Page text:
An End for which God Created the World by Jonathan Edwards (Introduction)
To avoid all confusion in our inquiries concerning the end for which God created the world, a distinction should be observed between the chief end for which an agent performs any work, and the ultimate end. These two phrases are not always precisely of the same signification: and though the chief end be always an ultimate end, yet every ultimate end is not always a chief end. A chief end is opposite to an inferior end: an ultimate end is opposite to a subordinate end.
A subordinate end is what an agent aims at, not at all upon its own account, but wholly on the a account of a further end, of which it is considered as a means. Thus when a man goes a journey
to obtain a medicine to restore his health, the obtaining of that medicine is his subordinate end; because it is not an end that he values at all upon its own account, but wholly as a means of a further end, viz. his health. Separate the medicine from that further end, and it is not at all desired.
An ultimate end is that which the agent seeks, in what he does, for its own sake; what he loves,values, and takes pleasure in on its own account, and not merely as a means of a further end.
As when a man loves the taste of some particular sort of fruit, and is at pains and cost to obtain it, for the sake of the pleasure of that taste which he values upon its own account, as he loves his own pleasure; and not merely for the sake of any other good, which he supposes his enjoying that pleasure will be the means of. Some ends are subordinate, not only as they are subordinated to an ultimate end; but also to another end that is itself but subordinate.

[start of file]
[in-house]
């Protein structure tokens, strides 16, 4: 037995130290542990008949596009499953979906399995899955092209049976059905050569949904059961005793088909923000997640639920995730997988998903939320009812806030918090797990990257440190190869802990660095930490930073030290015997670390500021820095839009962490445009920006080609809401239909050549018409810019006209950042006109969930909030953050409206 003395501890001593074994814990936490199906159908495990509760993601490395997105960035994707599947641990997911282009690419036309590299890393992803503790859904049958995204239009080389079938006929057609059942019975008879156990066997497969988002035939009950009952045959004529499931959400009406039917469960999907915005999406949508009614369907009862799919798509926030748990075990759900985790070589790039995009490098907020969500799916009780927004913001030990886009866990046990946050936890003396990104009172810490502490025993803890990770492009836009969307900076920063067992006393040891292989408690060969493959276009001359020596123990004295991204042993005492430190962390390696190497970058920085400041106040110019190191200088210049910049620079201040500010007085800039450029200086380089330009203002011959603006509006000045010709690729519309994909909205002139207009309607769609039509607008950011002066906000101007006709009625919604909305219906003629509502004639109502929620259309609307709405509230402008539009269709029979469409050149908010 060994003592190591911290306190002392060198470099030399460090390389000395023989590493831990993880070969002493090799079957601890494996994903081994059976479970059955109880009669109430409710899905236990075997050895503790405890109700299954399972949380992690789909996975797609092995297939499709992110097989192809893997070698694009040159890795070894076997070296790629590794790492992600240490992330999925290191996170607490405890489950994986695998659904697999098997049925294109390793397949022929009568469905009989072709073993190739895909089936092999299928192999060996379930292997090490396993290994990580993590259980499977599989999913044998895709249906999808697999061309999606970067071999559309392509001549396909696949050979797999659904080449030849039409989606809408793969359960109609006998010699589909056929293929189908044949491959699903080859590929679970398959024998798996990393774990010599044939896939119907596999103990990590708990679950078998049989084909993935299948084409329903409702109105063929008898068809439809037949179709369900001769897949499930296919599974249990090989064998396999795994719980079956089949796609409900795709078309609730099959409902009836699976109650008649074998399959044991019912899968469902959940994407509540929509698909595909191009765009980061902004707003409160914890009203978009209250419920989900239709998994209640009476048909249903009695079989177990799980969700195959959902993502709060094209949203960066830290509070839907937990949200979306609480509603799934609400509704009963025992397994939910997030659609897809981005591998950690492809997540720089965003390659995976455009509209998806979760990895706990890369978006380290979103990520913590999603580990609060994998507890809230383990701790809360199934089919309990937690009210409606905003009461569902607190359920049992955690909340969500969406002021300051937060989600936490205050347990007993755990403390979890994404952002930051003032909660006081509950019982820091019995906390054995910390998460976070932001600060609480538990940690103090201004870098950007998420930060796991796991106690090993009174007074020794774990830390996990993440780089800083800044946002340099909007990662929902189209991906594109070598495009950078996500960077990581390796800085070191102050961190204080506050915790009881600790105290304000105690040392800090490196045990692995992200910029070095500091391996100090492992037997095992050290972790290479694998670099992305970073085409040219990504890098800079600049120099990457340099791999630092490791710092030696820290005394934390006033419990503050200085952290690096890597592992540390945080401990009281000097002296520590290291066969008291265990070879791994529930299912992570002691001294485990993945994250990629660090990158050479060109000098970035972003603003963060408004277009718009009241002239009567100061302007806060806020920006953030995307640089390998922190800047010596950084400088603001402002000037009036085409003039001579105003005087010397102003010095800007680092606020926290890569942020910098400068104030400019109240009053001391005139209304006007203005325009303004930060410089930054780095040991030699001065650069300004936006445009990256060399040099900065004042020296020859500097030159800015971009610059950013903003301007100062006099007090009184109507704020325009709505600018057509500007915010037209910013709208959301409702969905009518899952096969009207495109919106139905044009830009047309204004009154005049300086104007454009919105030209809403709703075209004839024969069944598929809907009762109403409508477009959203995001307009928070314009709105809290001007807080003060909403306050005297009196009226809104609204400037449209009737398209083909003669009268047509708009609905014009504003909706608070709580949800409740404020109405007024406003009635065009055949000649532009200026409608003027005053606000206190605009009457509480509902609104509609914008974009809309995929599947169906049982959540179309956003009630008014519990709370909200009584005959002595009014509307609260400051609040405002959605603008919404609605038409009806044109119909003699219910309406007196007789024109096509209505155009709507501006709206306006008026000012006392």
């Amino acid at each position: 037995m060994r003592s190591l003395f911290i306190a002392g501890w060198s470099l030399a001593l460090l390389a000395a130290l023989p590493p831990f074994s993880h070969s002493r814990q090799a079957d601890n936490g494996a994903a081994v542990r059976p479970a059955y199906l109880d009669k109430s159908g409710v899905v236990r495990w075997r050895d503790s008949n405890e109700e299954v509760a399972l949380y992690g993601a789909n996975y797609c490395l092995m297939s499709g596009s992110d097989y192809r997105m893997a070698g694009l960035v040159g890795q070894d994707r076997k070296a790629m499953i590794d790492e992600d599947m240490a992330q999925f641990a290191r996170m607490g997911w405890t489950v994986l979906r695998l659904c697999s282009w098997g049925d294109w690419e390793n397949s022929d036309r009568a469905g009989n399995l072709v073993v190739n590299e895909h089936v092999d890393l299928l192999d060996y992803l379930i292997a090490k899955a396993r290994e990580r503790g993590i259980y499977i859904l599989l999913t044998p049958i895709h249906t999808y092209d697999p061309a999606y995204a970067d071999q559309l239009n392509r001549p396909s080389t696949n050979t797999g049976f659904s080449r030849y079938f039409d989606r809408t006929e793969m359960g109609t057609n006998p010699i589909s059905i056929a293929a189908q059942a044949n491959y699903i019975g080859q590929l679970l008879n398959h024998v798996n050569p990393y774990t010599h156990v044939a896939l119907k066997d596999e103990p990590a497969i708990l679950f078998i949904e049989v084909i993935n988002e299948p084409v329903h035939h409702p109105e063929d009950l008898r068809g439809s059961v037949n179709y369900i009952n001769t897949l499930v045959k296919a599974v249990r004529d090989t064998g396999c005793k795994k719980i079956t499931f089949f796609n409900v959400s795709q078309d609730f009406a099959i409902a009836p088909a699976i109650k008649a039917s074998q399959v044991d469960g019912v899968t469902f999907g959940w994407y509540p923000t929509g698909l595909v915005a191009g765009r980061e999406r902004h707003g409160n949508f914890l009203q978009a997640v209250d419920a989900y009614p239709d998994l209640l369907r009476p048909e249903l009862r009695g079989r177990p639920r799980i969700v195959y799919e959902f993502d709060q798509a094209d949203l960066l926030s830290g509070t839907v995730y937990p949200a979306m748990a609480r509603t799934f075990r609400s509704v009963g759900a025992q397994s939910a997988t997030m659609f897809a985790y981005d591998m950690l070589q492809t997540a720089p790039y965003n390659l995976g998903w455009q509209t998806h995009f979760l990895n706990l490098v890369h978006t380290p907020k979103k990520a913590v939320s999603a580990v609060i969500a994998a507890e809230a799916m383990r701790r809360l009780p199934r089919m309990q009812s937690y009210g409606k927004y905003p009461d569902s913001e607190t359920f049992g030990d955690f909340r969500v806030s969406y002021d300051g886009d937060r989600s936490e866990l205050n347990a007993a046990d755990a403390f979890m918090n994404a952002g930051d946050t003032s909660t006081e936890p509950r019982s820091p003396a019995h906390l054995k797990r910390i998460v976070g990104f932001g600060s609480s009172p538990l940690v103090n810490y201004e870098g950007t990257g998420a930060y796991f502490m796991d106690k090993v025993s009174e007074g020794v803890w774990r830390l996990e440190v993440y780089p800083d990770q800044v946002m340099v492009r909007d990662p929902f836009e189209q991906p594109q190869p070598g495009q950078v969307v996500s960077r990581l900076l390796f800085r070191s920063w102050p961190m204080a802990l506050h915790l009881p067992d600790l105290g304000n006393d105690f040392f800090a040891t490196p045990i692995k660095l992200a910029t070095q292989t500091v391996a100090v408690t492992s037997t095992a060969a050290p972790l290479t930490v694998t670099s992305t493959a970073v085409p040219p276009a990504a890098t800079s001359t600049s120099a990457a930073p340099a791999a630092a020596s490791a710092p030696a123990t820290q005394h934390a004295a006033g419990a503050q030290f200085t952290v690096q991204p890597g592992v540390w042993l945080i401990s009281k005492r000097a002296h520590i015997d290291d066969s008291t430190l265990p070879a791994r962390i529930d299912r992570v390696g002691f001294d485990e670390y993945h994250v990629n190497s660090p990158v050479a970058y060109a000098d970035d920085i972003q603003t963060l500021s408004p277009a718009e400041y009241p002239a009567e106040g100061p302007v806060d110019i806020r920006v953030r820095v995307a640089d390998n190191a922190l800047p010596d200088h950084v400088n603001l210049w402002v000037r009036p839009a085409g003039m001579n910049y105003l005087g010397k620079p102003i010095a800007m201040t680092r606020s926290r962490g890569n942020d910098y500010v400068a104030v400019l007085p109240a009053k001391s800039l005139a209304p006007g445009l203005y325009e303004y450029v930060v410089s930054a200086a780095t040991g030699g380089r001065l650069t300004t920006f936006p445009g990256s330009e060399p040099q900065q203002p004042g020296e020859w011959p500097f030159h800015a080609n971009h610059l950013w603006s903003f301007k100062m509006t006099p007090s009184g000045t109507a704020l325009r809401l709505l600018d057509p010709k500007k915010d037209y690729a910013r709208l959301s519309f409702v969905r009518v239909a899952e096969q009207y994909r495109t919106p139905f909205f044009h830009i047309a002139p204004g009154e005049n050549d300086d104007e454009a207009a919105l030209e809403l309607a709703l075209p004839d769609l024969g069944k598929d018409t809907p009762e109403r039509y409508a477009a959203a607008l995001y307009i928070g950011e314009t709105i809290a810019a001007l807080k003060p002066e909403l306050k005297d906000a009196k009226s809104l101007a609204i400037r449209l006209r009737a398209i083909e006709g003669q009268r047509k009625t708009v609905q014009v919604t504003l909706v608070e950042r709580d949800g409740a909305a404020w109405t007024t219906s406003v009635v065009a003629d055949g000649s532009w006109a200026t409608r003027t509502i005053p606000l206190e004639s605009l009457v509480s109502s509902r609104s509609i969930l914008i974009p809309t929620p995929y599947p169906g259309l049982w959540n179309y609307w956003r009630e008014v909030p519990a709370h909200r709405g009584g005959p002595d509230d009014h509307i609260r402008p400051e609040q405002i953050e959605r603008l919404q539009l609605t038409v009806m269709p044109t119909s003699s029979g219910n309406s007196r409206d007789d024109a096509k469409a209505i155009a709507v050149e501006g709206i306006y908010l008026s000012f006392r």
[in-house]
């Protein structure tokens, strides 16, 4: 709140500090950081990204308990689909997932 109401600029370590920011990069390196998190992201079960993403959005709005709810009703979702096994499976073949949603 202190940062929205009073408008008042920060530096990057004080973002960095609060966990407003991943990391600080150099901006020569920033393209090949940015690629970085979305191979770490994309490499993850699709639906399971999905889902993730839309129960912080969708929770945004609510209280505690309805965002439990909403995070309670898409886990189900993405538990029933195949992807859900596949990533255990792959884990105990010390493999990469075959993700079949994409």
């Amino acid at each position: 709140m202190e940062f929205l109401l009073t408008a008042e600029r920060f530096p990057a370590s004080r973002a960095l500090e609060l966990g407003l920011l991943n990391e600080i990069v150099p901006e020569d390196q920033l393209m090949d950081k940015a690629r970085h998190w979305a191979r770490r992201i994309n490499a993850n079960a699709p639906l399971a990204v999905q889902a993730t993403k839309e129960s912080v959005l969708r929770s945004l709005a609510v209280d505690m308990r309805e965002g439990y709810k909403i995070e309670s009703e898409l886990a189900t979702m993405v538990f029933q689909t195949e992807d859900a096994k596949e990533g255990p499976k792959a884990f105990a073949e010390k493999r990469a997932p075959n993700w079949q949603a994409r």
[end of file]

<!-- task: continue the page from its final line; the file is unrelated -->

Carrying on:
Yea, there may be a succession or chain of many subordinate ends, one dependent on another, one sought for another; before you come to anything that the agent aims at, and seeks for its own sake. As when a man sells a garment to get money — to buy tools — to till his land — to obtain a crop — to supply him with food — to gratify the appetite. And he seeks to gratify his appetite, on its own account, as what is grateful in itself. Here the end of his selling his garment to get money, is only a subordinate end; and it is not only subordinate to the ultimate end — gratifying his appetite — but to a nearer end — buying husbandry tools; and his obtaining these is only a subordinate end, being only for the sake of tilling land. And the tillage of land is an end not sought on its own account, but for the sake of the crop to be produced; and the crop produced is an end sought only for the sake of making bread; and bread is sought for the sake of gratifying the appetite.
Here gratifying the appetite is called the ultimate end; because it is the last in the chain where a man’s aim rests, obtaining in that the thing finally aimed at. So whenever a man comes to that in which his desire terminates and rests, it being something valued on its own account, then he comes to an ultimate end, let the chain be longer or shorter; yea, if there be but one link or one step that he takes before he comes to this end. As when a man that loves honey puts it into his mouth, for the sake of the pleasure of the taste, without aiming at anything further. So that an end which an agent has in view, may be both his immediate and his ultimate end; his next and his last end.